JulieKingham no longer works on Just Answer, would you like me to help with your query?
I am an expert IN UK capital gains and can help with your all the UK aspects and how to treat the foreign tax this sale of property might be subjected to.
If you would like to proceed, then please advise whether you (along with the other beneficiaries) inherited the properties, or will inherit the proceeds from the sale of the properties (as there is a difference) as being sold under the terms of the will.
if you believe that you can answer all of my above queries , then I can't see any reason why not.
Then please clarify that
you (along with the other beneficiaries) inherited the properties, or will inherit the proceeds from the sale of the properties (as there is a difference) so the properties are being sold as instructed from the will, or have you all agreed to sell, having inherited a share each.
We have agreed to sell, having inherited a share each.
We all reside in different countries, hence trying to gain clarity on how I will be affected in the UK.
Thanks for your question
And finally Can you advise the difference between the value of each property when inherited (your share of the value) and the value of each property expected to achieve at sale.
Lux property value approx. 500.000 Euro - of which I would receive 1/6 share after local taxes & fees
US property value approx. 400.000 USD - of which I would receive 1/5 share after local taxes and fees
I need both values for each property so 1) the value at the time was inherited - AND 2) the sale prices
we inherited both properties 3 weeks ago following my mother's passing- the value / sales price are approximated as noted as above.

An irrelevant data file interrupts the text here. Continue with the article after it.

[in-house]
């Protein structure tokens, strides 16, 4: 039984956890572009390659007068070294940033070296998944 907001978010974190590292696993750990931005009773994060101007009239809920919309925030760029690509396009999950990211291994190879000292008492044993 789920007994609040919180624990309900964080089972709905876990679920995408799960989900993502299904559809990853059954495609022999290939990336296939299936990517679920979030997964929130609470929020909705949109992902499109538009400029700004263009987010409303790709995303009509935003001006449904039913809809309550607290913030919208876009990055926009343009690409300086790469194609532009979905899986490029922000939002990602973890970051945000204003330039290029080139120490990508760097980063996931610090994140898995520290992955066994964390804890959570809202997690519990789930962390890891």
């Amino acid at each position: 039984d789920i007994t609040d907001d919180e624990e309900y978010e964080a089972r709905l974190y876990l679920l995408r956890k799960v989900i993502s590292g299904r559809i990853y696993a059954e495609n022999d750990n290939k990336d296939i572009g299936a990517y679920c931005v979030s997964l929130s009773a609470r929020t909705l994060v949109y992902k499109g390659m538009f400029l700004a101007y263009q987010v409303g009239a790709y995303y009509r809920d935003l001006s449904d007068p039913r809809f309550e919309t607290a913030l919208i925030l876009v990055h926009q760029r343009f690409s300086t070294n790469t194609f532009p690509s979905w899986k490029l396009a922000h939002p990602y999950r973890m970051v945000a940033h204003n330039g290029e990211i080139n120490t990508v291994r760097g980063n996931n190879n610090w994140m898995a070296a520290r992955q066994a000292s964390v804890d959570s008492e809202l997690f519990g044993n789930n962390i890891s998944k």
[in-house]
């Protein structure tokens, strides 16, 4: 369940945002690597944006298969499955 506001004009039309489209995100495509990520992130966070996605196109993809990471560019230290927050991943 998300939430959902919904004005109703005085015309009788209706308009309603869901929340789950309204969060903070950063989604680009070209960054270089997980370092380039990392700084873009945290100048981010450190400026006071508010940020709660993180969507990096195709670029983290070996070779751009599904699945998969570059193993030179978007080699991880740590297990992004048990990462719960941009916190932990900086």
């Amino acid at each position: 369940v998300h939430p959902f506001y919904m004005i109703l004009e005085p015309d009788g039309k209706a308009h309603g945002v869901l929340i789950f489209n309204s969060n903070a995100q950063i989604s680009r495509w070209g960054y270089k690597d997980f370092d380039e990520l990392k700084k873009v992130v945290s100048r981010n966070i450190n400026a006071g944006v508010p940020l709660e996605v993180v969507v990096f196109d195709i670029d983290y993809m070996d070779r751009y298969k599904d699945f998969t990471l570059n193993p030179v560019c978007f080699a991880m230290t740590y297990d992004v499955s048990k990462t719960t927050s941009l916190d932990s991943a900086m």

Then as there is no gain (no profits being made between the value of the inherited price and the sale price) then you will not have a capital gain position to consider.
But, as I imagine, it may take a little time to sell - then all you have to consider is the profit made between these two dates.
If the total profit (on your share) is less than £10,600 then your have NO capital gains tax to worry about in the UK, and no need to declare this to HMRC.
But if the profits are more than £10,600 then make sure you also are advised on
1) Evidence of the costs to sell, such as legal fees and relator/estate agent fees
2) Evidence of any other associated costs towards the sale of these properties
3) Valuations of the property at your mothers death
4) Evidence of the sale price
As 1/6th of any costs to sell the property in Lux and 1/5th of the costs for the USA property can be deducted from your share of the gain.
Also if any taxes are suffered in Lux or USA, then you also need evidence of this too, because if there is a UK capital gain (profits of more than £10,600) then these taxes can be offset against UK tax arising (only equal to the UK amount due, the UK cannot refund another countries tax) as we have a double taxation agreement with the USA and Luxembourg (?)
But I would liaise with whoever is handling the sale for information about that countries tax position on property sales, or the family member who is co-ordinating each sale, to establish this information for you and whether through your non residency in each of those countries, and your intent to declare any gain arising to HMRC, as this is your country of residence,whether they have the ability to exempt you from any form of their countries taxation.
Do feel free to ask any follow up questions
I will likely have to pay CGT, so, as part of my original query above, what is the % of taxation I will have to pay for CGT, and will I only be taxed on the amount of the properties sale, or will these amount be added to my income and then will I need to pay a higher income tax?
The capital gains tax is separate from income tax, and is calculated within the following rates
The first £10,600 is exempt ( as already advised) as this is your annual exemption allowance.
Then you pay tax at a mix of 18% or 28% - and this is determined by how much basic rate band you have unused from your annual income.
If you annual income is in excess of £42,475 a year, then you have used all your basic rate band up, so the gain is fully chargeable at 28%
But, if you annual income is say £30,000 then you have £12,475 unused, so the first £12,475 of the gain (after the £10,600 exemption) would be at 18% and any remaining gain at 28%.
So as you can see its affected by the basic rate band position BUT has its own rates (which are preferable to income tax rates)